However, for my own website I was going to get it right - and of course, it resulted in a lot of expletives and crying and pleading with every deity that could remotely help - not that I really expected the ancient Roman goddess of wisdom, Minerva, to be any good at CSS, but hey, it would have been cool if she had swooped by and fixed the problems - and I was getting desparate at that point.

Until I decided to put away my programmer's hat, and dug out my copy of Freeway Pro, which I had recently upgraded to version 5 anyway. Created by Softpress, it is aimed at visual designers who like working with Quark XPress, drawing graphic elements and filling them with content.

A long long time ago, in a galaxy far away, I was active in various student associations, where I invariably ended up layouting the association's magazine using PageMaker or RagTime. So after a lot of experimenting, unlearning and documentation-consulting, in these past four (*) days, I managed to completely revamp the website.

The result is CSS-based, and my website no longer looks like something designed in the 20th century. There's one more section to redo as far as layout goes, and I still have to wrap up those elusive tutorials that I started back in 2006 - I'll let you know when those eggs hatch. Right now, I have to get back to preparing for runrevlive.08 - where I will be presenting the session on Advanced Databases.

(*) Four days, whereas I had planned two days. Great - just great. If my boss reads this, I'm sure he'll have a field day - according to him, you need to multiply a developer's time estimate by 2 and then you may get a more realistic timeframe. Don't you just hate it when the manager is right? Then again, he worked his way up from the coding trenches - which means he has a much better idea about software development than, say, a former bank director pretending to be a CEO in IT...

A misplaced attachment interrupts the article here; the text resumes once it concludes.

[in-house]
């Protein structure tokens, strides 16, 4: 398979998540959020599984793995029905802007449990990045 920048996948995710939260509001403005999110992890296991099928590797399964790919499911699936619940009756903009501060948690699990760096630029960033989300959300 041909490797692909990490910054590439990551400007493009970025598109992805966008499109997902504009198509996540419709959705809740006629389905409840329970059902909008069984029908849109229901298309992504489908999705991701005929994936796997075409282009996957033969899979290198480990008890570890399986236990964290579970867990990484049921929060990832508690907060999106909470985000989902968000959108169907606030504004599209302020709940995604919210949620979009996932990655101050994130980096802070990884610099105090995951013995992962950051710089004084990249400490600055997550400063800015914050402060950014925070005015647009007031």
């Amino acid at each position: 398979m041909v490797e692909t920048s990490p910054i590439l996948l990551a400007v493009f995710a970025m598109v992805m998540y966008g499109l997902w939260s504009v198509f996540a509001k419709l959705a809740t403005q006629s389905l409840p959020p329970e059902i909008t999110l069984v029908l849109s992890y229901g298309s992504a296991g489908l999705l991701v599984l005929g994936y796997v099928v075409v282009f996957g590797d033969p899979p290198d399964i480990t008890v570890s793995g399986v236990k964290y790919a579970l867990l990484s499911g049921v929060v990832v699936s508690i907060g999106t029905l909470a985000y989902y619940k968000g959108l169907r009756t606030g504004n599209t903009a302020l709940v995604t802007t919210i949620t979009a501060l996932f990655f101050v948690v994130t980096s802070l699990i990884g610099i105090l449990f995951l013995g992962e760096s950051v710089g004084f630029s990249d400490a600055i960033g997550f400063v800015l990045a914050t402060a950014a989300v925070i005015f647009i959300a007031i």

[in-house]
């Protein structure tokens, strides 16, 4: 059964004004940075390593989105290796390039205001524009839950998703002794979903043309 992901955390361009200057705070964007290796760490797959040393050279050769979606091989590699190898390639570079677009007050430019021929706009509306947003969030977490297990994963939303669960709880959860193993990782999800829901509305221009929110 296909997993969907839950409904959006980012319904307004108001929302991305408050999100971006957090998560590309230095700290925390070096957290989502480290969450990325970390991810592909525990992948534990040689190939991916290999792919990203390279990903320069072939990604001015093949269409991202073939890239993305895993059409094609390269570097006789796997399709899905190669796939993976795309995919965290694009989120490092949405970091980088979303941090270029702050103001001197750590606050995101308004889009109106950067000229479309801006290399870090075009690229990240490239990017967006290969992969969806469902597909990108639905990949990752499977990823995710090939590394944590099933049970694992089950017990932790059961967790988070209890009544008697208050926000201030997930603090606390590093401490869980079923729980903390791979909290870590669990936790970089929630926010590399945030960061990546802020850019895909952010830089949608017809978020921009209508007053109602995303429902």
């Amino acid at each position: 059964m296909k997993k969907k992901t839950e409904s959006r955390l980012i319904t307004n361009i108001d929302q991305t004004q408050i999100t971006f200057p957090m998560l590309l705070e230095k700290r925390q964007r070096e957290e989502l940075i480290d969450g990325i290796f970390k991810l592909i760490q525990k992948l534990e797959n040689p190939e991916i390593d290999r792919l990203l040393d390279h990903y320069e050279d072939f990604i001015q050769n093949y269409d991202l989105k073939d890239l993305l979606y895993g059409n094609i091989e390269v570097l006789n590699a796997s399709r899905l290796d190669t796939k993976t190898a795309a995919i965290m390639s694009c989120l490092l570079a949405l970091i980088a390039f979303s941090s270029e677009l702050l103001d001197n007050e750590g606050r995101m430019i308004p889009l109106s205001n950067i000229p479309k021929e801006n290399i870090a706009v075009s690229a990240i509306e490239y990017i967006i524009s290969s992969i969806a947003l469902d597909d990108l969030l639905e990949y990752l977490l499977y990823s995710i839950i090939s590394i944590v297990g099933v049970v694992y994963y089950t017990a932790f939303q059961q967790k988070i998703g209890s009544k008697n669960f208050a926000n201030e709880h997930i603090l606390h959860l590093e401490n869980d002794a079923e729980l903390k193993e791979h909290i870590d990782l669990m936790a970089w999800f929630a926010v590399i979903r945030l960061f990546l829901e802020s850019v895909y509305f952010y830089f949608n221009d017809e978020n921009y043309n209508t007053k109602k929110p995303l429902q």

Friday, April 4, 2008

Thinking of an opening line

Starting a blog is like trying to convince a girl that there's more to you than a pair of glasses, some ruffled brown hair and a strange grin. What exactly are you supposed to say?

Let's start with explaining what I hope to do here. There are lots of corporate blogs that are either filled by the managers, or their secretary copywriters. The good new for you, is that I am neither a manager, nor a secretary.

During the day I am a software engineer at MIPS Belgium - a leading provider of laboratory information management systems. At the job, I use a mixture of Progress OpenEdge, Java and -to a lesser extent- C/C++.

After hours, I use Revolution - one of the best-kept secrets in software development, it allows anyone with the gift of reason to quickly create an application by dragging buttons and fields onto a card and adding scripts to them. In an easy to understand English-like syntax, not some mystifying combination of dot-notation and enforced object-orientation.

My plan for this blog is to talk about the technology that I work with - the tools that I build and sell to fellow developers, little bits of code that I write to test a feature or just to satisfy my curiosity, but also the books that I read and try to glean information out of that will help me in my daily occupations.

Don't expect multiple posts per day - given my hectic schedule, it is bound to be more or less a once-a-week affair. But then again, I may enjoy writing entries that I will do it more often. You'll just have to wait and see...